In The Man Who Could Not Make Up His Mind, Clifford Day Vanderwall starts out as the poster boy for the status quo. In many ways, he is almost a stereotype for conformity, a Man in the Gray Flannel Suit. What gives him flesh and blood is his colossal imperfection, the inability to make decisions. And yet, to everyone’s surprise, Clifford ultimately discovers that he actually functions more effectively on the outside. In The Stamp, Tommy Courten begins as a functionary of the military industrial complex but also eventually moves to the outside. The structure of the system — the organizations of which it is comprised — stifles Tommy’s creativity and his soul. Only by breaking away can he find self-actualization.

In The Man Who Could Not Make Up His Mind and in The Stamp, the protagonists find success as they move away from the system. But in Fixer and in Women From Venus, when the heroes move from self-reliance to conformity, life kicks them in the pants as if to say, "You should have maintained your independence, dummy!" What all four of these stories have in common is the hero’s discovery that, in the final analysis, being independent bestows more benefits than conformity.

I'll Take Manhattan is different. Melvin Van Zipper begins as a total outsider, the complete loser. When presented with a challenge that appeals to his sense of values, he finds that his path to success lies, if not in total acquiescence, at least in finding a common ground with the system. He is the only one of my characters, so far, who ultimately flourishes within the system, but even he does it in a thoroughly individualistic manner. He compromises by learning how to “play the game” without sacrificing his heart and soul. It reminds me of the scene from the film, Sergeant York, where Gary Cooper says, “Render therefore unto Caesar the things which are Caesar’s, and unto God the things that are God’s.” In my fiction, Caesar is a metaphor for the system and God is a metaphor for being true to oneself and going one’s own way. So that even when some form of compromise has to be made, the main character is essentially a lone wolf.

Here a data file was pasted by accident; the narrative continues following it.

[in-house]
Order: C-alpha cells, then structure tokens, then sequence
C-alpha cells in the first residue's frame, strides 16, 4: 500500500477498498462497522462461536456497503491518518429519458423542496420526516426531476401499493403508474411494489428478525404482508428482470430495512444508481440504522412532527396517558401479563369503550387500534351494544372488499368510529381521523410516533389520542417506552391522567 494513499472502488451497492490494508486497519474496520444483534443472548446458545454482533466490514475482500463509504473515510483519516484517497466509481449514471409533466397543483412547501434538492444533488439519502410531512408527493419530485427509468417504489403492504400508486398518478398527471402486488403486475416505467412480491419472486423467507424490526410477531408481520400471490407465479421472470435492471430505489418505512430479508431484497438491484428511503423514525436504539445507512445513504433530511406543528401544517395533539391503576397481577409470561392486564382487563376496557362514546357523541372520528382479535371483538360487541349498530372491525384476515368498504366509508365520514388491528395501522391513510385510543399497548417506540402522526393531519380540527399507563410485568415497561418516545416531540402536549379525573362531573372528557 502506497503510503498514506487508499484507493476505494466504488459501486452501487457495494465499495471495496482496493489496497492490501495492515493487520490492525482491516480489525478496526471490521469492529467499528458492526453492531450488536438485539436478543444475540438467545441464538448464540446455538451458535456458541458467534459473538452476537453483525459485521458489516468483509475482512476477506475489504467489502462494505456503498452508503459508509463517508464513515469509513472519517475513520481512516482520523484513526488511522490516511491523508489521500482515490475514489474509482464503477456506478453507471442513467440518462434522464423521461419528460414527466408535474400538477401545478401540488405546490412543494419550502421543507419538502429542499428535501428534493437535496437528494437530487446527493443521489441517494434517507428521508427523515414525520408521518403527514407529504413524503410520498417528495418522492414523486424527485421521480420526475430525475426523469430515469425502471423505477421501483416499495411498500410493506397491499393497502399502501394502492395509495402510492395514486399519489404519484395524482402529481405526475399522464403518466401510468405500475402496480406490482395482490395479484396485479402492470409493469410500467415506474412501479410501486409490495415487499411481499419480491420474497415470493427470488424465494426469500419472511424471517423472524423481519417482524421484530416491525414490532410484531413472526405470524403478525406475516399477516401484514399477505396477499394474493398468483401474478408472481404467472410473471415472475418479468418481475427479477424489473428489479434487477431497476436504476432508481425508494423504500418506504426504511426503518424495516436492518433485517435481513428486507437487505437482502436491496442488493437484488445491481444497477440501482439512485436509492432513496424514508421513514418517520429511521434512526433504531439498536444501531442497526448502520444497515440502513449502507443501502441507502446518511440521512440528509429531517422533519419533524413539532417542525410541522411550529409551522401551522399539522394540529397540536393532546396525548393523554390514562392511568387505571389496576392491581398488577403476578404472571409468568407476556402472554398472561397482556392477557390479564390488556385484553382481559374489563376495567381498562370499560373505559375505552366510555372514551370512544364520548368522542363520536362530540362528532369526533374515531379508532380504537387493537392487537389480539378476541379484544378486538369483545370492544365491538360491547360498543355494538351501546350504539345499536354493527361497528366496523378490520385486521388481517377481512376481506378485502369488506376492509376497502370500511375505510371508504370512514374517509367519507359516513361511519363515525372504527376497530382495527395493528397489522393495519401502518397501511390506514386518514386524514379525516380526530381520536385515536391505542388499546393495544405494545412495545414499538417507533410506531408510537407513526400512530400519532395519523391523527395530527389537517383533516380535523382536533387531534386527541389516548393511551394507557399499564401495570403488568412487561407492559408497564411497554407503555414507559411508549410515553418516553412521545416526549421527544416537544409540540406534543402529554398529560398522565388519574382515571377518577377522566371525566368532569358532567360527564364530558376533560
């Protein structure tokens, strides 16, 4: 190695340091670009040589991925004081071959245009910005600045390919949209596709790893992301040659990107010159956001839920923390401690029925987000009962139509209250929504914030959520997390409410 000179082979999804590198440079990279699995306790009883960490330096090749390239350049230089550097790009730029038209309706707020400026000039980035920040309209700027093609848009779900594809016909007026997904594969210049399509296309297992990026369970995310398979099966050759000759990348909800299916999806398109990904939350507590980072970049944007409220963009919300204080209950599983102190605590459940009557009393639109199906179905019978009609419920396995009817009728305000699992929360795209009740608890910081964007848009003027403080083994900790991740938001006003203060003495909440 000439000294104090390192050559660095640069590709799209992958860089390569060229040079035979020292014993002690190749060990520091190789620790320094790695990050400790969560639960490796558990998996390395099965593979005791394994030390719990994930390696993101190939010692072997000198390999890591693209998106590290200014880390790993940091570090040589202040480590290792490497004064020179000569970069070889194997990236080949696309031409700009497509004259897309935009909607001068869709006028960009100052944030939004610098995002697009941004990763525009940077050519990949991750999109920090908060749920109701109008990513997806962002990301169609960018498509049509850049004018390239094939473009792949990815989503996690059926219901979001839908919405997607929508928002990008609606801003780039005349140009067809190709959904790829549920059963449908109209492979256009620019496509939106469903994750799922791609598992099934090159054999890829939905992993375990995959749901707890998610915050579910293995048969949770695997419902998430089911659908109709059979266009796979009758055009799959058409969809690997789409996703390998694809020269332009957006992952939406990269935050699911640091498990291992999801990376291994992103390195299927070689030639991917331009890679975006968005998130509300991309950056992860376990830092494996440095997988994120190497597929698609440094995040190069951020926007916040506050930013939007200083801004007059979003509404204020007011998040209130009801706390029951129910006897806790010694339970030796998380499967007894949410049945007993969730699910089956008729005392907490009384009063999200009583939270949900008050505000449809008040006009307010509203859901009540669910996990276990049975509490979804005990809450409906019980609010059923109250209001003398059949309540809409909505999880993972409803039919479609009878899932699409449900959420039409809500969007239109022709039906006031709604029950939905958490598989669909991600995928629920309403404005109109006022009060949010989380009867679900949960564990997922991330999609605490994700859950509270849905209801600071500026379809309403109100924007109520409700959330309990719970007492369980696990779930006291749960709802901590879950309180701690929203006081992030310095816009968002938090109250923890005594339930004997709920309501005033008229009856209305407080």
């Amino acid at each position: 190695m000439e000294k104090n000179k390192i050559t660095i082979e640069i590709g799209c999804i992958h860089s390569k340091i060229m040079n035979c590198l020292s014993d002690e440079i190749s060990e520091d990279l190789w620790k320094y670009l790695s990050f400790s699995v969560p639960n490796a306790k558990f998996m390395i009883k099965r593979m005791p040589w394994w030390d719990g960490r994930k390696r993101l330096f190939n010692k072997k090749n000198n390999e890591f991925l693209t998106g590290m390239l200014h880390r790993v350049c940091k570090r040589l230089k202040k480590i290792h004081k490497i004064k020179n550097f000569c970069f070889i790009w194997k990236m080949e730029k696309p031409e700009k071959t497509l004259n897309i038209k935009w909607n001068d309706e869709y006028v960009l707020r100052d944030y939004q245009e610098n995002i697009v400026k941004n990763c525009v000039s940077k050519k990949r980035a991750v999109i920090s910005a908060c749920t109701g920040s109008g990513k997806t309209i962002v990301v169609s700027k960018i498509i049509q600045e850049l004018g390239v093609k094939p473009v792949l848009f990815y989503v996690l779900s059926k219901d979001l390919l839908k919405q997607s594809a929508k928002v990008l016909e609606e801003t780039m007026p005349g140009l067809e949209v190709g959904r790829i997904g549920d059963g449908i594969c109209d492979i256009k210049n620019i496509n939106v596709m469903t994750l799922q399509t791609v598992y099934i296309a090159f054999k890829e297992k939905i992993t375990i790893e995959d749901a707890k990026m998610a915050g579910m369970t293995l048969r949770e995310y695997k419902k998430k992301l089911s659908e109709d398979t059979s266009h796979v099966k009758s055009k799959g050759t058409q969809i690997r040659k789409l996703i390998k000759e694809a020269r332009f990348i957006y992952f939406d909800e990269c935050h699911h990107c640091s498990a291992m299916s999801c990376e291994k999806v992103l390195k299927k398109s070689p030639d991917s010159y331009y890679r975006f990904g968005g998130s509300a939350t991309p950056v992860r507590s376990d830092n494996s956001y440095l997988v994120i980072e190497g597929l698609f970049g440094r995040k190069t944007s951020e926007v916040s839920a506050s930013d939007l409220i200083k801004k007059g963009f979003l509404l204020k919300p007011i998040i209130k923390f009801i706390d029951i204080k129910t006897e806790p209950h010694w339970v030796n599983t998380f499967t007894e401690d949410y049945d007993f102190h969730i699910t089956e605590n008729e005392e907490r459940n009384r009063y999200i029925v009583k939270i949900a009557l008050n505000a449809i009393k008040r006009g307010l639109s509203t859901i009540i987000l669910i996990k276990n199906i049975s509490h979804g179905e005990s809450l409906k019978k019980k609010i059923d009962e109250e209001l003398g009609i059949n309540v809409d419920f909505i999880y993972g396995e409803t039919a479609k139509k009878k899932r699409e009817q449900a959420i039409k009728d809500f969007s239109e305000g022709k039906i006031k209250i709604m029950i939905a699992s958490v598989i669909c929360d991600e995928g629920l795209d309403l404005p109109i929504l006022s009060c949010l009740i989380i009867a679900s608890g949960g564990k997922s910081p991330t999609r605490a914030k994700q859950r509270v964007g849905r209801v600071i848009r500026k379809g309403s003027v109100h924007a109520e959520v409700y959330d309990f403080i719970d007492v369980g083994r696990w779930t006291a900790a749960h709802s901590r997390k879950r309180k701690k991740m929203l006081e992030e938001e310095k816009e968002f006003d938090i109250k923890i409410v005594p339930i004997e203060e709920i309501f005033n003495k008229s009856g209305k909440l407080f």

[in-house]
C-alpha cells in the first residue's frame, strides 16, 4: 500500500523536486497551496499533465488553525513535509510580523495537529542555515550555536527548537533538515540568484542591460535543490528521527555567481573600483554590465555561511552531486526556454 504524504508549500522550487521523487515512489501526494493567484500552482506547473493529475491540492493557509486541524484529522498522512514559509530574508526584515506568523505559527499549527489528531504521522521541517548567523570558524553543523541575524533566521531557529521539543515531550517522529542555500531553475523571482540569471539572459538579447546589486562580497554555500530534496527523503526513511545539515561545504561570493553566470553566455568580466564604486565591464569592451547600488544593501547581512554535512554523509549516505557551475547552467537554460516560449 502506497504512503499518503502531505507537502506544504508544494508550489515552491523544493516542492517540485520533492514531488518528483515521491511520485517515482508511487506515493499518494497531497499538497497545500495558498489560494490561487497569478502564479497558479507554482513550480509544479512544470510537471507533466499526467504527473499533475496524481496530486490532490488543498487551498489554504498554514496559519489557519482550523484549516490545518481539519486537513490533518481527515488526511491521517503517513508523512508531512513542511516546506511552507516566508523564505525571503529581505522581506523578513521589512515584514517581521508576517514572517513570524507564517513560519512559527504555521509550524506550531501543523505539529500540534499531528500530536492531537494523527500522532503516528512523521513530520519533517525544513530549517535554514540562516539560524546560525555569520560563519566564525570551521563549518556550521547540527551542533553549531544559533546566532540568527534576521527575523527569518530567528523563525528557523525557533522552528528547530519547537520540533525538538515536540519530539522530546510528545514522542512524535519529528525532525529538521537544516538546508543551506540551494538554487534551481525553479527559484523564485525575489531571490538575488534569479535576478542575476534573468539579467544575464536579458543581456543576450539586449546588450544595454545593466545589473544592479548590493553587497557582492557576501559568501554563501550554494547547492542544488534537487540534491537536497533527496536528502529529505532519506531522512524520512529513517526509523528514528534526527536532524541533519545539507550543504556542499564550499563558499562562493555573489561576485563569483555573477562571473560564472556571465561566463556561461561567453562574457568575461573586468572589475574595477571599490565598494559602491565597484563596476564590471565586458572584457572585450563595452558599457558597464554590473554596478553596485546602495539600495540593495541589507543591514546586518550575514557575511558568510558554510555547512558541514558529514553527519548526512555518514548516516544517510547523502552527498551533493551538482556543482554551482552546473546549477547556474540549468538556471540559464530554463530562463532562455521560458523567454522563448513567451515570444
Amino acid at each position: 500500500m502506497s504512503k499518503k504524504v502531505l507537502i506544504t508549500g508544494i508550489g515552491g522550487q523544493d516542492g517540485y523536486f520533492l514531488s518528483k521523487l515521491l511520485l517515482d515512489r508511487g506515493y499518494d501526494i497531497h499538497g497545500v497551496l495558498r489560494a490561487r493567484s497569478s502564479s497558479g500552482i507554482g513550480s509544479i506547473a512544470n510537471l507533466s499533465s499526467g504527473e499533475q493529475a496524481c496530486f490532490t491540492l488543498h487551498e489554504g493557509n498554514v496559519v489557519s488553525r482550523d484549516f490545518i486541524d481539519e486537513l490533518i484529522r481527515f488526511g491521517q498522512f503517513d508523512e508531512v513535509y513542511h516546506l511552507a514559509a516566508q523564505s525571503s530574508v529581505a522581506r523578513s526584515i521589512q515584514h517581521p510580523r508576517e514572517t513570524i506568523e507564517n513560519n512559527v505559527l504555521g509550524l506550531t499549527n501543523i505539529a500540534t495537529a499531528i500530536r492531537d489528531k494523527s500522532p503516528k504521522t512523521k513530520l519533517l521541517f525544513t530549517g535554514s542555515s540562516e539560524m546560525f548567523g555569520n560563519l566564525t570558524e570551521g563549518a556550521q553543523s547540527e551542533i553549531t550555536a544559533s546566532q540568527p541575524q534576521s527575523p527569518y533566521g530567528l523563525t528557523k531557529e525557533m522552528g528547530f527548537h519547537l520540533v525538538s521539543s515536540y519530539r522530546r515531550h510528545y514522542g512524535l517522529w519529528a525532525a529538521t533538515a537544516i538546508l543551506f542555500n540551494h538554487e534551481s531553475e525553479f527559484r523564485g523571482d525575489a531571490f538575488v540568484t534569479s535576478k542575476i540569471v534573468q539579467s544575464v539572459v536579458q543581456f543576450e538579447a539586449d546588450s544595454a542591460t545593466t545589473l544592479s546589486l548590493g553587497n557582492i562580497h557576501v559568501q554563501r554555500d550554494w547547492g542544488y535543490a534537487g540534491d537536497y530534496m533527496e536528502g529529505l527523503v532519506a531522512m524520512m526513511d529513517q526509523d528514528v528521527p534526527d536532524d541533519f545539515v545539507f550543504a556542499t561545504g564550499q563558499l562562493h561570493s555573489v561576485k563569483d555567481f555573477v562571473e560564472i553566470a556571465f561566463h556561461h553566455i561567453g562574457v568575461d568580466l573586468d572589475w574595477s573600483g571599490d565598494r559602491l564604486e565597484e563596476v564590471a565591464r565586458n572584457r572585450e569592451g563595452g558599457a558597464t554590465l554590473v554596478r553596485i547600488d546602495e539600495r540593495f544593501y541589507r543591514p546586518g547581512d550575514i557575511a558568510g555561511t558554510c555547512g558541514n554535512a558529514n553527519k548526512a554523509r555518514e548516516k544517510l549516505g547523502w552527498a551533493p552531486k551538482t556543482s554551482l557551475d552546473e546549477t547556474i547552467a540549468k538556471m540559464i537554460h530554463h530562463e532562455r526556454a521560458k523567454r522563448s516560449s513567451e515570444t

And now I am reminded of the movie, Wolf at the Door, in which Donald Sutherland plays the painter Gauguin and tells the story of the starving wolf who meets a fat and happy dog.
            “Why don’t you come with me,” says the dog. “My human will give you food and shelter and you will never have to starve again.”
            “Sounds like a terrific idea,” says the wolf. “But what is that thing around your neck?”
            “Oh, that’s nothing,” says the dog. “It’s just a collar.”

The wolf starves to death rather than wear the collar. Go wolfie baby!

Copyright © 2012 Ed Brodow. All rights reserved.

Thursday, September 6, 2012

Where to Purchase Ed Brodow's Books

Purchase Ed Brodow's books at: http://www.brodow.com/products.html

Excerpt from Women From Venus

Excerpt from Chapter 1 of Women From Venus by Ed Brodow
Copyright © 2012 Ed Brodow. All rights Reserved.

“They were staring at me,” said the woman. “Their eyes. They kept their horrible eyes fixed on me. It was as if their eyes went right into my head.”
“What did they look like?” asked Dr. Robert Elgar.
“I don’t know. They were horrible creatures with big heads. The one who seemed to be in charge had a blinding light beam coming out of its forehead.”
“Did they speak to you?”